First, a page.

What’s the latest with COVID-19?
You may be feeling bombarded by information about COVID-19. But since our understanding is evolving so rapidly, it’s important to keep up with the latest. Knowing the latest information will help you stay safe and well during this pandemic.
Here’s where we stand as of 25 April 2020.
What is it and how does it spread?
COVID-19 is an infectious respiratory (breathing) illness. It is caused by a type of virus called a coronavirus. The full name is of this virus is Severe Acute Respiratory Syndrome Coronavirus 2 (SARS-CoV-2).
Viruses are tiny particles that can only multiply inside living cells. They cause many diseases including the common cold, influenza, and chickenpox.
Common symptoms of COVID-19 are:
- sore throat
- difficulty breathing
The latest information from the Department of Health tells us that this virus spreads by:
- close contact with an infectious person
- contact with droplets from an infected person’s cough or sneeze
- touching objects or surfaces (like doorknobs or tables) that have droplets from an infected person, and then touching your mouth or face
So remember, to help prevent the spread of the virus:
- wash your hands frequently with soap and water, including before and after eating, and after going to the toilet
- cover your cough and sneeze, dispose of tissues, and wash your hands
- avoid contact with others by staying 1.5 metres from people
- stay at home as much as you can, especially if you feel unwell.
What’s the situation in Australia?
There have been over 6600 cases of COVID-19 detected in Australia. Of these, over 5000 have recovered. Of the people known to have the virus, around 8-10% need hospitalisation. Sadly, 75 people have died due to complications of COVID-19.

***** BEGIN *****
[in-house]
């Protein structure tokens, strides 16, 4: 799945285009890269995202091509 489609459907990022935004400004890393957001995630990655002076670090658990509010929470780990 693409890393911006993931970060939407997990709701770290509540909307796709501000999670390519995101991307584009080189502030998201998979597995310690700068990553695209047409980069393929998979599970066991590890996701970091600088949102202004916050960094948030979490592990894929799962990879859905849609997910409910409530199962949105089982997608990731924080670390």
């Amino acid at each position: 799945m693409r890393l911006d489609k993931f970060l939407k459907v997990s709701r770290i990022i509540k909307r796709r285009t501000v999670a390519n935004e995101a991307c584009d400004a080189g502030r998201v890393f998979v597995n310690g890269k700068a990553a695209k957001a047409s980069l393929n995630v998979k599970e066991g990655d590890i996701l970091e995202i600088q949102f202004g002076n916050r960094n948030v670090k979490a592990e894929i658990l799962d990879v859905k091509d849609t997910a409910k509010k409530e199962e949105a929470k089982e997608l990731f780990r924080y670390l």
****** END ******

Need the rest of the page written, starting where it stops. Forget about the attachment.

Each state and territory in Australia has its own rules about what you need to do to help keep each other safe from the virus. These measures have been working well and give Australians the prospect of having restrictions lifted sooner rather than later.
How close is a cure?
Finding a safe and effective medicine or vaccine that will help treat or control this disease will take time and thorough medical research.
And there is an enormous amount of research happening 24/7 across the globe. Medical scientists will find the best treatments and possibly a vaccine.
But, as yet, there is no ‘magic bullet’ treatment that is safe and effective.
Do be wary of news reports claiming breakthroughs in treatment. These, often sensationalised, reports may be based on limited evidence. Get the most reliable, up-to-date and trustworthy information from:
- online at www.health.gov.au
- by calling the National Coronavirus Helpline on 1800 020 080
Finally, it can be tempting to want to avoid dealing with other health issues at present. But acting sooner, rather than later, can help keep you safe and well during this pandemic.
If you are worried about your health for any reason, speak with your doctor.